The Complete Pythagoras
A full-text, public domain editionfor the generalist & specialist
Edited by Patrick Rousell for the World Wide Web.
I first came across Kenneth Sylvan Guthrie’s edition of the
while researchinga book on Leonardo. I had been surfing these deep waters for a while and so the value of Guthrie’s publication was immediately apparent. As Guthrie explains in his own introduction, which is at the beginning of the second book (p 168), he was initially prompted to publish these writings in the1920’s for fear that this information would become lost. As it is, much of this information has since been published in fairly good modern editions. However, these are still hard to access and there isno current complete collection as presented by Guthrie. The advantage here is that we have a fairlycomprehensive collection of works on Pythagoras and the Pythagoreans, translated from the origin-al Greek into English, and presented as a unified, albeit electronic edition.
The Complete Pythagoras
is a compilation of two books. The first is entitled
The Life Of Py-thagoras
and contains the four biographies of Pythagoras that have survived from antiquity: that of Iamblichus (280-333 A.D.), Porphry (233-306 A.D.), Photius (ca 820- ca 891 A.D.) and DiogenesLaertius (180 A.D.). The second is entitled
and is a complete collection of thesurviving fragments from the Pythagoreans. The first book was published in 1920, the second a year later, and released together as a bound edition. The bound edition was produced inexpensively as amimeographed hand-typed manuscript that was rolled-off onto cheap stock. Consequently, only ahandful of copies of what must have been a very small edition are extant and were found to behighly deteriorated. Two copies were referenced for this edition.There has been no attempt on my part to modernize Guthrie’s original edition but rather to repro-duce a facsimile. The reason for this is two-fold: First, to add another voice (an uninformed one atthat, since I am not a classicist) would have distanced the reader yet further from the original.Second, while Guthrie’s translation may at times seem archaic and convoluted, as his English datesfrom the late 19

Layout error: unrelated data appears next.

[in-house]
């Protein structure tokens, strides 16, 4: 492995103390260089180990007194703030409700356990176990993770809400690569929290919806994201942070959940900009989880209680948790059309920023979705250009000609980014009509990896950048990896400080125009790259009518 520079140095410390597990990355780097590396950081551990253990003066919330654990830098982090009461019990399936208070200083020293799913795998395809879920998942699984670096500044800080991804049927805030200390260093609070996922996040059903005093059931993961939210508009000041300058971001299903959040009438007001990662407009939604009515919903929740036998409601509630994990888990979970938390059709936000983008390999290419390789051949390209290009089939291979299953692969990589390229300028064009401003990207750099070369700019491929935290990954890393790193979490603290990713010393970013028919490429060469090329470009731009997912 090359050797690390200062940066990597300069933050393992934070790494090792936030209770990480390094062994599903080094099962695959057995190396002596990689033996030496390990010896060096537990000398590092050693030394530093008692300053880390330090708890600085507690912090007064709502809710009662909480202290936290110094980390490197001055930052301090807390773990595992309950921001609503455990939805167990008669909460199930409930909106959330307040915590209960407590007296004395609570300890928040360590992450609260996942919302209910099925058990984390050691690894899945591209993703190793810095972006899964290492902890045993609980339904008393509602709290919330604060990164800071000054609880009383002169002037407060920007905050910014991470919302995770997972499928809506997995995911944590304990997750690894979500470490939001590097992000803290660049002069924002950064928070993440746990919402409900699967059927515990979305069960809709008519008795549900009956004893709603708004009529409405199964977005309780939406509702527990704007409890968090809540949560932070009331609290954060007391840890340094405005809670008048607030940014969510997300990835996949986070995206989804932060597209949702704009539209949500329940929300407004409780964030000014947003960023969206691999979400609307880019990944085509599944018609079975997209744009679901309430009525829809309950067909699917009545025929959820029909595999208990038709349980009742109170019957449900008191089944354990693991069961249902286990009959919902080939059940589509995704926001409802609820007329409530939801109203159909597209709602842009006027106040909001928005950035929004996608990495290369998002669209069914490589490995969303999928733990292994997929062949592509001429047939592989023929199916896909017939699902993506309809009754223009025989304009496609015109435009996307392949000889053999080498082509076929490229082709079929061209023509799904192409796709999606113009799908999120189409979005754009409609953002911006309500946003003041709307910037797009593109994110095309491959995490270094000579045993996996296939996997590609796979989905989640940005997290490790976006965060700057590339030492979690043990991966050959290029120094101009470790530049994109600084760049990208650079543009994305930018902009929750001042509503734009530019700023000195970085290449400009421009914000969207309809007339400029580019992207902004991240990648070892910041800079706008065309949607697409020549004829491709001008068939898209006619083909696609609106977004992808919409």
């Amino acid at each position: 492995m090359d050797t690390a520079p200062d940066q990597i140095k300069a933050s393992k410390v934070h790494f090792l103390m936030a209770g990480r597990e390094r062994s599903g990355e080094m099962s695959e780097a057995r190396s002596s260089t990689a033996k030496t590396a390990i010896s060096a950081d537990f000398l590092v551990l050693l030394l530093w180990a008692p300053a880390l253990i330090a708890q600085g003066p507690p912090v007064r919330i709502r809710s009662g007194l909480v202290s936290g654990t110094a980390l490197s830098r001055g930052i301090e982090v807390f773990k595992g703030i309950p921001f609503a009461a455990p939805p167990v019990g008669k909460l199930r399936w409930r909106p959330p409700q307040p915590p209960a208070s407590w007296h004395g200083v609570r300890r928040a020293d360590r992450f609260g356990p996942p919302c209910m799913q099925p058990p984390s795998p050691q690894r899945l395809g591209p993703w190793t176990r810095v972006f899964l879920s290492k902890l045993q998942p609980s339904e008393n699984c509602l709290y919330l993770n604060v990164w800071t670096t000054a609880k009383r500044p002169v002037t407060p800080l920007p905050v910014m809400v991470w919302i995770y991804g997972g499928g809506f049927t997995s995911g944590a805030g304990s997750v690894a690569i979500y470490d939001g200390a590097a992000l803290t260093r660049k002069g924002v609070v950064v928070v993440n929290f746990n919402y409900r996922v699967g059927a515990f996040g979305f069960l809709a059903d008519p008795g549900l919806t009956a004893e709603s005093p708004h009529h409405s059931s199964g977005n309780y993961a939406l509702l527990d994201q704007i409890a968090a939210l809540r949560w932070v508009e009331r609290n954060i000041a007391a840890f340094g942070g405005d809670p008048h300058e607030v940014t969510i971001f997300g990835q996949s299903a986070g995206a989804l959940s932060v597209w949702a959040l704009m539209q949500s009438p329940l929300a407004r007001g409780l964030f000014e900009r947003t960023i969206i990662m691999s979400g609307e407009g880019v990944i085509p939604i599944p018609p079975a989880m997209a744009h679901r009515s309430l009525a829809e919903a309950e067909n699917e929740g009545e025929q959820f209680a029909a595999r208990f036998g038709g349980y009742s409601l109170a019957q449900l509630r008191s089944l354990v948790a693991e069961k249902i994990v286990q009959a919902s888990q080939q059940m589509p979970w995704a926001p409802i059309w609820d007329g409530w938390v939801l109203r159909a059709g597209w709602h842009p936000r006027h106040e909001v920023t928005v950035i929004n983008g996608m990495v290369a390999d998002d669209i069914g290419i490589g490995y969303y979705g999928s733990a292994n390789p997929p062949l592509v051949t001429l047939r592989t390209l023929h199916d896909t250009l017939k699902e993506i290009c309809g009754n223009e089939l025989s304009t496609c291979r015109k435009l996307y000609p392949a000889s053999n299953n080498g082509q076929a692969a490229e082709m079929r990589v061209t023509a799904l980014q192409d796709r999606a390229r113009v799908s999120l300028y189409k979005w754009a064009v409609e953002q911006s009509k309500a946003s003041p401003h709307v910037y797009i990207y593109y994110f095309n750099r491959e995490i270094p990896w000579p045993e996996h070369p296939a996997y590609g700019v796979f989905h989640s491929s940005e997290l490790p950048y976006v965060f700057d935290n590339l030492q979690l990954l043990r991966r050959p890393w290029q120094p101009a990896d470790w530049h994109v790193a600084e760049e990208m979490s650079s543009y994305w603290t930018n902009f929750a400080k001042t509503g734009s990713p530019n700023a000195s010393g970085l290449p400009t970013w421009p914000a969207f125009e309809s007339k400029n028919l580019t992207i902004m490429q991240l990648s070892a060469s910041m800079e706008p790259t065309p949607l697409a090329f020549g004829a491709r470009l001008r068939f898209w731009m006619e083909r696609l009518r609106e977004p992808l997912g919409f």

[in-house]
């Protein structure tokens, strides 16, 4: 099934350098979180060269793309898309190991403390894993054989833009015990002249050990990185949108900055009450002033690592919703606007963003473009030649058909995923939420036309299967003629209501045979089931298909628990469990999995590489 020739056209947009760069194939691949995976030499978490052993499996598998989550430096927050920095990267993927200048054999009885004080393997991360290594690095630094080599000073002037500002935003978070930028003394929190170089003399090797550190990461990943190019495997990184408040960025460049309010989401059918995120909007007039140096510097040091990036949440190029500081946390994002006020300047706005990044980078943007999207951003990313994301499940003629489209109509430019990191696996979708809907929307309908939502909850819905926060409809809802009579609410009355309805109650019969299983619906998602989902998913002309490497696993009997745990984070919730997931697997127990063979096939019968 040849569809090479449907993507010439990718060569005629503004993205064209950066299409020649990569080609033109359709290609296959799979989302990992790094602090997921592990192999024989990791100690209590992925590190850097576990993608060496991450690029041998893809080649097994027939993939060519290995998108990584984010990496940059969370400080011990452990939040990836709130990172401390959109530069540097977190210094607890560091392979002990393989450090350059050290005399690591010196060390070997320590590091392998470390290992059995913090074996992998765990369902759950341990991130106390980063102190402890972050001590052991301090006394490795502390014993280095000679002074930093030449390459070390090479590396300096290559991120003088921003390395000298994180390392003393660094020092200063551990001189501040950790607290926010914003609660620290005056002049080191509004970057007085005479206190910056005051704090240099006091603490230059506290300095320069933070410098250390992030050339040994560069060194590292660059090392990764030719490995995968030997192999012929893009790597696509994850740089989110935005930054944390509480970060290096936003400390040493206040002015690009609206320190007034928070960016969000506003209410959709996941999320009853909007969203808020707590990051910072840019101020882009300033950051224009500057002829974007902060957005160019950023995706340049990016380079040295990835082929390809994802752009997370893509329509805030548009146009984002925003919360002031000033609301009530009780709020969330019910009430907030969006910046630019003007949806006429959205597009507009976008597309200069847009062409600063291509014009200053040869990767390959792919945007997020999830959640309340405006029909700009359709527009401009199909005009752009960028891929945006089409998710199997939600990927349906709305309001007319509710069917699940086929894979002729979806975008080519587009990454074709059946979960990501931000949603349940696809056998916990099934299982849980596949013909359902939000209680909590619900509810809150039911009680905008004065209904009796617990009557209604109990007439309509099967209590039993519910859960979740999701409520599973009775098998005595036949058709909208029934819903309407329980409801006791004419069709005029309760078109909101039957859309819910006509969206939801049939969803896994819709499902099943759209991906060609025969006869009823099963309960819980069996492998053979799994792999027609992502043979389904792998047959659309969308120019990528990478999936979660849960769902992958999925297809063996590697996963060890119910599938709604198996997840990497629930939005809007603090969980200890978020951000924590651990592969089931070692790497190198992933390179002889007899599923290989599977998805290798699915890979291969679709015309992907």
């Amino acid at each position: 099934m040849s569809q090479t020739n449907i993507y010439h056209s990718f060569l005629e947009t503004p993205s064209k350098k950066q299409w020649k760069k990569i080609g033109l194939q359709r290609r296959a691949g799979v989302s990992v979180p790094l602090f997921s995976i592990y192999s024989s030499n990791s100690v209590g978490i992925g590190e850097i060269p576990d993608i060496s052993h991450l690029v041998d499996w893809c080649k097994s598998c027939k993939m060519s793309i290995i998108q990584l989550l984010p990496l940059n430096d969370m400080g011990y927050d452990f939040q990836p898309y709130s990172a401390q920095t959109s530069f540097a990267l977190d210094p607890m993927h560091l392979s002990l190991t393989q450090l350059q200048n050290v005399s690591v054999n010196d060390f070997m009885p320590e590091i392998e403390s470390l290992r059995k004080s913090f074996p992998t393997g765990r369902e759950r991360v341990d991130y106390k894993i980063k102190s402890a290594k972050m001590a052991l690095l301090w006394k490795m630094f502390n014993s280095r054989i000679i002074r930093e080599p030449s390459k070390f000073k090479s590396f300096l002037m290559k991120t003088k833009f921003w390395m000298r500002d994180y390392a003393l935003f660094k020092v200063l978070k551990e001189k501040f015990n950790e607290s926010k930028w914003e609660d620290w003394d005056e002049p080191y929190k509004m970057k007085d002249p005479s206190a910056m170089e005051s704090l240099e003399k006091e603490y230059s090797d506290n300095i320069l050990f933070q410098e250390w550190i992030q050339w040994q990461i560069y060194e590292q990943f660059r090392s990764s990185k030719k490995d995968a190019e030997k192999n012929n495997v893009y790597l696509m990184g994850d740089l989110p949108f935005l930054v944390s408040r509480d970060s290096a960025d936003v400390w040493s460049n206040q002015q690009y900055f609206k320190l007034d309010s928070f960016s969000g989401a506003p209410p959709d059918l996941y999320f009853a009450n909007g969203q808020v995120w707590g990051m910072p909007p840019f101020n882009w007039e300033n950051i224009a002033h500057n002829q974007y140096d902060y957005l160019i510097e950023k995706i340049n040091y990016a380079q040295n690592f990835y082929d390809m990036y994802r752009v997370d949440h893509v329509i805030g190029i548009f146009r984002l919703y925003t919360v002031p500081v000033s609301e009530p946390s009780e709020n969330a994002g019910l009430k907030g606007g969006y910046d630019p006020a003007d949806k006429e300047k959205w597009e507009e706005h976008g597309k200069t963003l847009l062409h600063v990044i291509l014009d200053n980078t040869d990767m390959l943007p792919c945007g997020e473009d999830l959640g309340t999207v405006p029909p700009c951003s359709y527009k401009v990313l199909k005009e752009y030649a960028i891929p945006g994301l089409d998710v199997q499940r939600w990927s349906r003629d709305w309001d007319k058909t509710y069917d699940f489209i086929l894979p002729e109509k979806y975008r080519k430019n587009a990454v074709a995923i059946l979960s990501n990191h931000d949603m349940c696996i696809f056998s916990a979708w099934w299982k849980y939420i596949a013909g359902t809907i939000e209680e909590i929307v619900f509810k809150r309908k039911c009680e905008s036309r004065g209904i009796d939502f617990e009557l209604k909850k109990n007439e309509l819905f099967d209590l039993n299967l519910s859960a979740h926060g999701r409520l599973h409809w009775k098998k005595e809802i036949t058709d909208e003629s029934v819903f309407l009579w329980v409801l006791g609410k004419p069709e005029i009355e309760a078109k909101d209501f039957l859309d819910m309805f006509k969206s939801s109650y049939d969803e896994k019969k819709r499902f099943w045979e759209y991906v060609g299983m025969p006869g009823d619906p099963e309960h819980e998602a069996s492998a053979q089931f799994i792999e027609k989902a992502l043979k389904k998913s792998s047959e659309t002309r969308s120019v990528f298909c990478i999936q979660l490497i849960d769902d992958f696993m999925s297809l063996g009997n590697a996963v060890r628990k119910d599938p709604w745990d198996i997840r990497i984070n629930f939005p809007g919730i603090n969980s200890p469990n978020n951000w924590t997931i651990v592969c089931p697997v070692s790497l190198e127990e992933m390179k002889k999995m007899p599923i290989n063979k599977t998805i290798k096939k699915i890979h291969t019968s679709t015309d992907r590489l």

Century, it nevertheless seems to hug the original Greek texts best. It may best beunderstood as a transliteration, as opposed to a translation. It can therefore be used as another source to compare to modern editions.There is little that I would want to add to Guthrie’s introduction, except for this: there is one namethat stands out here. While Alexander and Einstein may be household names, let us consider Archytas, a master of both the active and the contemplative life. Archytas of Tarentum (ca 375B.C.) was not only a great general and friend of Plato’s, he was also a great mathematician and philosopher. Not only did he at one point save Plato from the Sicilian tyrant Diogenes (theyounger), he also had a profound influence on Plato’s thought. As a mathematician he is believed tohave solved the Delian problem (the doubling of the volume of the cube) and been responsible for most of what has come down to us as Book VIII of Euclid’s
. As a philosopher he was, I believe, the first to openly postulate a theory of infinity (see text) and extended the “theory of means” in music.Patrick Roussel, a.k.a. Patrick C, is an artist and writer who after living and working in NYC for 15
years, recently moved to southern France.Contact: